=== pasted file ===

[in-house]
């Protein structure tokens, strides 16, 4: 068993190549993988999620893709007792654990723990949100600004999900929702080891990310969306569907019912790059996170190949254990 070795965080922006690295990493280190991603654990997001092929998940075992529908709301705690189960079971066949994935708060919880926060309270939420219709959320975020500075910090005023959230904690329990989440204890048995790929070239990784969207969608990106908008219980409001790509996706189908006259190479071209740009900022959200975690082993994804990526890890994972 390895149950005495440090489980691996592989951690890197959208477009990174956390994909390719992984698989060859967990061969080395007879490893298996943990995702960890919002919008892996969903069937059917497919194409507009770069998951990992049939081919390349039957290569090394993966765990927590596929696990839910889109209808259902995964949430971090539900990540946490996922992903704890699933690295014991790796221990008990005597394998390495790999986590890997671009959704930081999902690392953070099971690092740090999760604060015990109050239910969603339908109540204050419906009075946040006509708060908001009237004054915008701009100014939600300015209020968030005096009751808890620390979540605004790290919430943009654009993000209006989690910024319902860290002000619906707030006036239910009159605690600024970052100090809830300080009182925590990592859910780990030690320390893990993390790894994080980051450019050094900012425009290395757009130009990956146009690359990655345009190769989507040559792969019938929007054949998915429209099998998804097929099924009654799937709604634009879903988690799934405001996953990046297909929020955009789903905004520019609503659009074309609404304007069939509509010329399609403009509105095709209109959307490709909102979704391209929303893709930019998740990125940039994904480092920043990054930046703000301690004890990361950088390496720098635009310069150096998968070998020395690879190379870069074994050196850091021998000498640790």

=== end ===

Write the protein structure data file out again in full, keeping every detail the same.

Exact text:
[in-house]
């Protein structure tokens, strides 16, 4: 068993190549993988999620893709007792654990723990949100600004999900929702080891990310969306569907019912790059996170190949254990 070795965080922006690295990493280190991603654990997001092929998940075992529908709301705690189960079971066949994935708060919880926060309270939420219709959320975020500075910090005023959230904690329990989440204890048995790929070239990784969207969608990106908008219980409001790509996706189908006259190479071209740009900022959200975690082993994804990526890890994972 390895149950005495440090489980691996592989951690890197959208477009990174956390994909390719992984698989060859967990061969080395007879490893298996943990995702960890919002919008892996969903069937059917497919194409507009770069998951990992049939081919390349039957290569090394993966765990927590596929696990839910889109209808259902995964949430971090539900990540946490996922992903704890699933690295014991790796221990008990005597394998390495790999986590890997671009959704930081999902690392953070099971690092740090999760604060015990109050239910969603339908109540204050419906009075946040006509708060908001009237004054915008701009100014939600300015209020968030005096009751808890620390979540605004790290919430943009654009993000209006989690910024319902860290002000619906707030006036239910009159605690600024970052100090809830300080009182925590990592859910780990030690320390893990993390790894994080980051450019050094900012425009290395757009130009990956146009690359990655345009190769989507040559792969019938929007054949998915429209099998998804097929099924009654799937709604634009879903988690799934405001996953990046297909929020955009789903905004520019609503659009074309609404304007069939509509010329399609403009509105095709209109959307490709909102979704391209929303893709930019998740990125940039994904480092920043990054930046703000301690004890990361950088390496720098635009310069150096998968070998020395690879190379870069074994050196850091021998000498640790």